The Bank maintains a robust funding and liquidity profile underpinned by a large deposit base and its access to the international funding market has remained stronger than Italian peers, even during periods of stress. Whilst ISP’s recourse to ECB sources reached EUR 119 billion out of a maximum allowance of EUR 133 billion at end-Q1 2021, the Bank has also further diversified its wholesale issuances towards Senior Non-Preferred and Green bond instruments. At the same time, Intesa maintains a solid capital position with a pro-forma fully-loaded CET1 ratio of 15.7% and a Total Capital ratio, phased-in, of 19.5% in Q1 2021.


A description of how DBRS Morningstar considers ESG factors within the DBRS Morningstar analytical framework can be found in the DBRS Morningstar Criteria: Approach to Environmental, Social, and Governance Risk Factors in Credit Ratings at

The Grid Summary Grades for Intesa Sanpaolo SpA are as follows: Franchise – Strong; Earnings – Good; Risk Profile – Moderate; Funding & Liquidity – Strong / Good; Capitalisation – Good.

All figures are in EUR unless otherwise noted.

The principal methodologies are the Global Methodology for Rating Banks and Banking Organisations (8 June 2020) and the DBRS Morningstar Criteria: Guarantees and Other Forms of Support (31 May 2021)
Other applicable methodologies include the DBRS Morningstar Criteria: Approach to Environmental, Social, and Governance Risk Factors in Credit Ratings (3 February 2021)

For more information regarding rating methodologies and Coronavirus Disease (COVID-19), please see the following DBRS Morningstar press release:

The sources of information used for this rating include Company Documents, Intesa Sanpaolo Q1 2021 Results Press Release, Intesa Sanpaolo Q1 2021 Results Presentation, Intesa Sanpaolo Q1 2021 Report, Intesa Sanpaolo Annual Reports 2016-2020, Intesa Sanpaolo 2020 Non-Financial Statement, and S&P Global Market Intelligence. DBRS Morningstar considers the information available to it for the purposes of providing this rating to be of satisfactory quality.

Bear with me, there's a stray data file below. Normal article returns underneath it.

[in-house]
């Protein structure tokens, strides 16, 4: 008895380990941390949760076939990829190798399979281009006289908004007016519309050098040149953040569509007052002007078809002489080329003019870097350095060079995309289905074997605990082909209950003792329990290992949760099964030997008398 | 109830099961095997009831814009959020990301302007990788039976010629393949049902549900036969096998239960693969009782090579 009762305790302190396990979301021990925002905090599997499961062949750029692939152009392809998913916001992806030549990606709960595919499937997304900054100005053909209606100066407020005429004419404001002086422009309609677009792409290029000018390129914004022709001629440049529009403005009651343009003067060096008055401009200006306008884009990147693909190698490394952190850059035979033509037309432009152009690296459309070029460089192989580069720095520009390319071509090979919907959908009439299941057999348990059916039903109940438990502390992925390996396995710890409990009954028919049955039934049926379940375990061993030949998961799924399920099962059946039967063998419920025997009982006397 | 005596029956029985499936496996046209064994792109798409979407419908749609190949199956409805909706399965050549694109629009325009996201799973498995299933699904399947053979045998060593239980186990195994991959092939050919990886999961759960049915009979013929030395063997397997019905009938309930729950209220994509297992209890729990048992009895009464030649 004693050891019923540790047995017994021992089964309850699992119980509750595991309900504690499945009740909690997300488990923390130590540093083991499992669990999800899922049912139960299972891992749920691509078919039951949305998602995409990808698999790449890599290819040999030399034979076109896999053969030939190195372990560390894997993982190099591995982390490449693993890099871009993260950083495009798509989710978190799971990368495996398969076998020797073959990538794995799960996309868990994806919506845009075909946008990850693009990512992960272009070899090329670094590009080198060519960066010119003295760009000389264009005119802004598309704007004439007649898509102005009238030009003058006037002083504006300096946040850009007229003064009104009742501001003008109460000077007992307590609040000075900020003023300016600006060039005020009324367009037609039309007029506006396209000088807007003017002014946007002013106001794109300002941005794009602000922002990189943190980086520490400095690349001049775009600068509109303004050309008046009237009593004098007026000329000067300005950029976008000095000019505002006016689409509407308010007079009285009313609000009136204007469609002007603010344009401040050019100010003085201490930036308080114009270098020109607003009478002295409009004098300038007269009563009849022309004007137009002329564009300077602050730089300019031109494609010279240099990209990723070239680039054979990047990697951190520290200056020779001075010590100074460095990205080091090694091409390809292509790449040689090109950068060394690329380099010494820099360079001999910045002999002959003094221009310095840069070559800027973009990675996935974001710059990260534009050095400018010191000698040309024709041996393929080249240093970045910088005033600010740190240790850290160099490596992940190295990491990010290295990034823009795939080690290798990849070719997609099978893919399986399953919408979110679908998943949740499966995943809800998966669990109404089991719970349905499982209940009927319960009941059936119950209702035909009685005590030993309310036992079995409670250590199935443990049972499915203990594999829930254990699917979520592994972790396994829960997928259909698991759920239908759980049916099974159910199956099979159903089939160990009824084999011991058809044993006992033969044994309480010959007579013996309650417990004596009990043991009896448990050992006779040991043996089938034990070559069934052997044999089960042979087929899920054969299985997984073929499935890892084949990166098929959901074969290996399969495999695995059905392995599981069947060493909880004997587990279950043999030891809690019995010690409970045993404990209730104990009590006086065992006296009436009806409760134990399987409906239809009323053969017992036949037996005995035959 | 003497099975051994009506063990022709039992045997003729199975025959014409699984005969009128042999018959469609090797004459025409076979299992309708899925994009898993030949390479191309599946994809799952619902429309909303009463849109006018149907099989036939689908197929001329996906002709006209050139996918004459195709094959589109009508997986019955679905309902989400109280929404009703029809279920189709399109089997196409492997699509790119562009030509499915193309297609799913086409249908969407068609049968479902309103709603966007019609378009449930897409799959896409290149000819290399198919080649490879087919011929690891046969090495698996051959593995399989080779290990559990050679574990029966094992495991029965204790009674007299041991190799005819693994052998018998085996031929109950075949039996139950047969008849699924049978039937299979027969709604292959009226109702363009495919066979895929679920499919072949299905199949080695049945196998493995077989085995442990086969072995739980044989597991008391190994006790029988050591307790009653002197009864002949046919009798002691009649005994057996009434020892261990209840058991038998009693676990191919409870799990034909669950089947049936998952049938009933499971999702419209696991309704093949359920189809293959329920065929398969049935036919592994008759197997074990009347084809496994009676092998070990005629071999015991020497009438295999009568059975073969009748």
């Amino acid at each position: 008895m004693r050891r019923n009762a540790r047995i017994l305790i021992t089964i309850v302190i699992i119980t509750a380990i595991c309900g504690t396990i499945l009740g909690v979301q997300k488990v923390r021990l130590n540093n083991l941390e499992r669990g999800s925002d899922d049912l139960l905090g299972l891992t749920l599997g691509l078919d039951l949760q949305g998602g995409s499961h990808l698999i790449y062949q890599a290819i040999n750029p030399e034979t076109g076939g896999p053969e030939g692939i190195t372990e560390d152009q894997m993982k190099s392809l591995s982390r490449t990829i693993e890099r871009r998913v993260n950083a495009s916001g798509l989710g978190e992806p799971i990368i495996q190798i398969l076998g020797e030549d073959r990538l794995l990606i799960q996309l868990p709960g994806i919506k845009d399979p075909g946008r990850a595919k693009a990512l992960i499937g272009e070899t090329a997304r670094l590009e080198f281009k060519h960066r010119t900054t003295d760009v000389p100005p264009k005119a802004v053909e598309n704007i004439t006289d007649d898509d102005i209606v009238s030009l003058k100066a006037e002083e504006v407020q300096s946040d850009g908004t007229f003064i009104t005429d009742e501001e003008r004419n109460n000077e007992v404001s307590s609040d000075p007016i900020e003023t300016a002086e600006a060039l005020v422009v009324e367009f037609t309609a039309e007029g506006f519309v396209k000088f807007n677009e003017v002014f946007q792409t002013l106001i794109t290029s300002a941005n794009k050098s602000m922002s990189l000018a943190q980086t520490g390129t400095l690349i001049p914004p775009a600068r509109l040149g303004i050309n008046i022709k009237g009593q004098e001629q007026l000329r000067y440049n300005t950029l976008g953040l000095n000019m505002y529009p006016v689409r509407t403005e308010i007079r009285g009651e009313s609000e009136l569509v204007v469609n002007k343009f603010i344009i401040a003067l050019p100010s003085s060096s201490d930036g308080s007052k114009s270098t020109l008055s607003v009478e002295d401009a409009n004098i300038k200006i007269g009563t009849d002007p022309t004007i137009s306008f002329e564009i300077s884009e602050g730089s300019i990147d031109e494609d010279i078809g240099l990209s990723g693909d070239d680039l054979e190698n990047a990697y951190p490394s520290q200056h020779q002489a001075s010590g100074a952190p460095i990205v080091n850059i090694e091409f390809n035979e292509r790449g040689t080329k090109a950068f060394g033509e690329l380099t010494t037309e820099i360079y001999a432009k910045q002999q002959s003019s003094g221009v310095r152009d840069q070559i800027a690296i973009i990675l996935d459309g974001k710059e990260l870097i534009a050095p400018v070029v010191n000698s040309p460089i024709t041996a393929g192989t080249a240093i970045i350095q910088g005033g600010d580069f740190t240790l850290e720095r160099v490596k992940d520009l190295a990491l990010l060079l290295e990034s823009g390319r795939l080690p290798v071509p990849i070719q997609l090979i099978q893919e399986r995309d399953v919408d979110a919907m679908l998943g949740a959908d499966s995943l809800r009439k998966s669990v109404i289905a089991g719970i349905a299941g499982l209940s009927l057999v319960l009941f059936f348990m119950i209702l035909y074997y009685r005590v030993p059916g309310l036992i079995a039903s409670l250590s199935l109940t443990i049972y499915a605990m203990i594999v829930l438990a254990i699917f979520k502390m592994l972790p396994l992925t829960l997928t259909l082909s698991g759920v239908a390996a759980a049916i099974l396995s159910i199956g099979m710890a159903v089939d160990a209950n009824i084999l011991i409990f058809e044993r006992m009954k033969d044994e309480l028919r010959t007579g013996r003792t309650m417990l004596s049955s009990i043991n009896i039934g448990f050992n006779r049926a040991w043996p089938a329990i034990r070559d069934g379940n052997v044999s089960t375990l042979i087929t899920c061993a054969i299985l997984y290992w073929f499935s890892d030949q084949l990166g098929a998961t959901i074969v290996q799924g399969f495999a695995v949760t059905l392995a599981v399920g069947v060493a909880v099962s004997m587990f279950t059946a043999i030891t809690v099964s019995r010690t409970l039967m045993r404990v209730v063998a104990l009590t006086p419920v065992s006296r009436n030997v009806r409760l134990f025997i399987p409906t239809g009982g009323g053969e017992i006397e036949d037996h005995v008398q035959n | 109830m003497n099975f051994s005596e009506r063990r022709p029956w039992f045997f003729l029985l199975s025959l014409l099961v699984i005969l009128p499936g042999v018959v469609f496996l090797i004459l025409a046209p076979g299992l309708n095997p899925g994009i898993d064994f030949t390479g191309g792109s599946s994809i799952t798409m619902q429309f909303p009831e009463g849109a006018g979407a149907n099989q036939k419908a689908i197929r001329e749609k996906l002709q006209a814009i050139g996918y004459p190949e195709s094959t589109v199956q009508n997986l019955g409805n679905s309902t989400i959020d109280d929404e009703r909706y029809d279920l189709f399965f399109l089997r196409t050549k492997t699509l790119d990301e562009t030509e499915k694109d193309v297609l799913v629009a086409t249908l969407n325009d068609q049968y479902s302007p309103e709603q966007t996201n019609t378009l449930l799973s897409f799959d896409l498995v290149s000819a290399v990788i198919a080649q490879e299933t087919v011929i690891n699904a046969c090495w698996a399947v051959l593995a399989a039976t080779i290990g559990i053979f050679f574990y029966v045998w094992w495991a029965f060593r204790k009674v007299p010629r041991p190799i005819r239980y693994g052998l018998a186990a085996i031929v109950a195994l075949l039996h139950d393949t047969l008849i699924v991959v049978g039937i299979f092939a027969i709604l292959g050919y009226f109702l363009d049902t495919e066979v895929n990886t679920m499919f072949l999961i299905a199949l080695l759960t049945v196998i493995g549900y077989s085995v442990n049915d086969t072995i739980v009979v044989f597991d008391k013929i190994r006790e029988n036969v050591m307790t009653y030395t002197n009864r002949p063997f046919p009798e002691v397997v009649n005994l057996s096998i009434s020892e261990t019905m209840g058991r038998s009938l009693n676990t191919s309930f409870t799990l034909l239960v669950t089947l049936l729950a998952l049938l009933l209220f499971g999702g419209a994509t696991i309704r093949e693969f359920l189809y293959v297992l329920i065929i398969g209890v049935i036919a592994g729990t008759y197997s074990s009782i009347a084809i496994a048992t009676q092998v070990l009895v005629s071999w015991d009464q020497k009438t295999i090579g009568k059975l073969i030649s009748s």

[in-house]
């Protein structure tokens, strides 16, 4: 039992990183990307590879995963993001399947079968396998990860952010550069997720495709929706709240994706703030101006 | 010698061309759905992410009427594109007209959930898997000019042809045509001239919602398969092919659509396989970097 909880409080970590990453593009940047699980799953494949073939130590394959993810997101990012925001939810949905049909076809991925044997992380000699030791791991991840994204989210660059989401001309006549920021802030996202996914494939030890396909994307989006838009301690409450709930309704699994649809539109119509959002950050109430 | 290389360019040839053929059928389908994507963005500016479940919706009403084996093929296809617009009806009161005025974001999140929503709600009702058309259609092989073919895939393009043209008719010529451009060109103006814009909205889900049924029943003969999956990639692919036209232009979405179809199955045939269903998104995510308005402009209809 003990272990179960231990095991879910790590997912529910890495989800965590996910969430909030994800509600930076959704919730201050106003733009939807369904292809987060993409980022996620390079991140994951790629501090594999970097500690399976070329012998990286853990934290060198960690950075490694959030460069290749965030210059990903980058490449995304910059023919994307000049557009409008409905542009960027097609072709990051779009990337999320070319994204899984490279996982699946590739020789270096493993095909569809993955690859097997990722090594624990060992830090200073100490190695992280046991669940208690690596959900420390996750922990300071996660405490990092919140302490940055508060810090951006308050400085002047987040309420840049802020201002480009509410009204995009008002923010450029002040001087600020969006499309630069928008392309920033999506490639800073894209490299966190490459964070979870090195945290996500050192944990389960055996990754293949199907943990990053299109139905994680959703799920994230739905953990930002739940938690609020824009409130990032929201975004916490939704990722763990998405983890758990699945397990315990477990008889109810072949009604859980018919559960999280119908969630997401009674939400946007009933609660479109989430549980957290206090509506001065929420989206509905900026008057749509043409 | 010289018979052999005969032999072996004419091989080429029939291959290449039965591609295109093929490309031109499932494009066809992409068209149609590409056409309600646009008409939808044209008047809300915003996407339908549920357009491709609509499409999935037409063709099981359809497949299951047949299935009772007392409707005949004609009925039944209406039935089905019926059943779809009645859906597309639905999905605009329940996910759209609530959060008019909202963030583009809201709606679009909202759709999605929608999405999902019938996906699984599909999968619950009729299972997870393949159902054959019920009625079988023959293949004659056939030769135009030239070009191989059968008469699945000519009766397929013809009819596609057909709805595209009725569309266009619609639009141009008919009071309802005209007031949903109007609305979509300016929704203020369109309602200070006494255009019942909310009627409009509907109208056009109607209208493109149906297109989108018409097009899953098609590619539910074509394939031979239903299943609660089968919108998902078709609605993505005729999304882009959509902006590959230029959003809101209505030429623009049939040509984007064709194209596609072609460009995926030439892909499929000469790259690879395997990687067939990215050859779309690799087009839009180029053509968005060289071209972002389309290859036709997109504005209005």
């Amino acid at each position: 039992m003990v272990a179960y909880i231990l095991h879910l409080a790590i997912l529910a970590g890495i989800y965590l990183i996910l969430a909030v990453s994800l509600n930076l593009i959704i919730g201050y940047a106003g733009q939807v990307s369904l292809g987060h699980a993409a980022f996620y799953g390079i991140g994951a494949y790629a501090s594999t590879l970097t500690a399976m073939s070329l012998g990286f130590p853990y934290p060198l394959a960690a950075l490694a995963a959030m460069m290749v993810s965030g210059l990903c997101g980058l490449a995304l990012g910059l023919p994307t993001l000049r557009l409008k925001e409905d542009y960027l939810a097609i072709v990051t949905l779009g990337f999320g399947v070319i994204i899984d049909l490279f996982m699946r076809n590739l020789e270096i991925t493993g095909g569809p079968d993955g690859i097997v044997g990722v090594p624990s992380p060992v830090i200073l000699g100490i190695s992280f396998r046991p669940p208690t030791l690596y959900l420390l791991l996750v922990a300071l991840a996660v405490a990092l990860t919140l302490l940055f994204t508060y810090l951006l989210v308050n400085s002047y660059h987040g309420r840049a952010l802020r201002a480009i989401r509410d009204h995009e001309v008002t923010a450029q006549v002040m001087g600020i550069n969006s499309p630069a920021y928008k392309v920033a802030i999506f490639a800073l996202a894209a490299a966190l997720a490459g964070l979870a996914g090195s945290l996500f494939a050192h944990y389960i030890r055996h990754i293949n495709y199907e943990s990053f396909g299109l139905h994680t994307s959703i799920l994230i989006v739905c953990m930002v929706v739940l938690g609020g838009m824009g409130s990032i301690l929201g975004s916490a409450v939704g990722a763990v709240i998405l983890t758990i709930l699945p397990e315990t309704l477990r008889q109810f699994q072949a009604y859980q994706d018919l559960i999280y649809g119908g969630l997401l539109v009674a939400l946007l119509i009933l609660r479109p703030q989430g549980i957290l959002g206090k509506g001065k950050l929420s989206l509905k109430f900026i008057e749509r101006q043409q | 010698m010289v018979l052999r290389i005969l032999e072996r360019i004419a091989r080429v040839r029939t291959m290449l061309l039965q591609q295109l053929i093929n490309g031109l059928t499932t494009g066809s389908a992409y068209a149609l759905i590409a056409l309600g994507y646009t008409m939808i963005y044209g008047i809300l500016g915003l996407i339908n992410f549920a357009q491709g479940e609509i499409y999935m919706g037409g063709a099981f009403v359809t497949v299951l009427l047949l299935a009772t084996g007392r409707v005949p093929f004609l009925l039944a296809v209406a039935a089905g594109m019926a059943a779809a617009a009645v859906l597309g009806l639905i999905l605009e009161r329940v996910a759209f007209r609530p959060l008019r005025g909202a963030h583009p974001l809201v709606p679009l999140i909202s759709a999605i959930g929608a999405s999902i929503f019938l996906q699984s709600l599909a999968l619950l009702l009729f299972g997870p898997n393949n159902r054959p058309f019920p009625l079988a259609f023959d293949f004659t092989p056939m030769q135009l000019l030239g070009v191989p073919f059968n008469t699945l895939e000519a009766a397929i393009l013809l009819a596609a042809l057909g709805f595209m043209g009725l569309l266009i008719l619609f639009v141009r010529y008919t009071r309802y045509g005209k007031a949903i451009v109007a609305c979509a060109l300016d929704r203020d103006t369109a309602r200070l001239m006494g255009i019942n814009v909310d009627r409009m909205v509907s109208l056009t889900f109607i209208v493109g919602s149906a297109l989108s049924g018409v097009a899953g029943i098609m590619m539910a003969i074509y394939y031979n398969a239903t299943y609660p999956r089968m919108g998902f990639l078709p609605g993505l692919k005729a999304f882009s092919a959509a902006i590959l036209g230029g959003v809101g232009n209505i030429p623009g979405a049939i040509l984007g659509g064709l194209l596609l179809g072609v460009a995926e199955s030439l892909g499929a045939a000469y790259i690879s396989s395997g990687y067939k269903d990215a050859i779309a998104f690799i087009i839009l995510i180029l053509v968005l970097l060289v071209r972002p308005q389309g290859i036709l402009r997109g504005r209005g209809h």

DBRS Morningstar does not audit the information it receives in connection with the rating process, and it does not and cannot independently verify that information in every instance.

Generally, the conditions that lead to the assignment of a Negative or Positive trend are resolved within a 12-month period. DBRS Morningstar's outlooks and ratings are under regular surveillance.

For further information on DBRS Morningstar historical default rates published by the European Securities and Markets Authority (ESMA) in a central repository, see: DBRS Morningstar understands further information on DBRS Morningstar historical default rates may be published by the Financial Conduct Authority (FCA) on its webpage:

The sensitivity analysis of the relevant key rating assumptions can be found at:

This rating is endorsed by DBRS Ratings Limited for use in the United Kingdom.

Lead Analyst: Nicola De Caro, Senior Vice President – Global FIG
Rating Committee Chair: Elisabeth Rudman, Managing Director, Head of European FIG - Global FIG
Initial Rating Date: September 13, 2013
Last Rating Date: August 7, 2020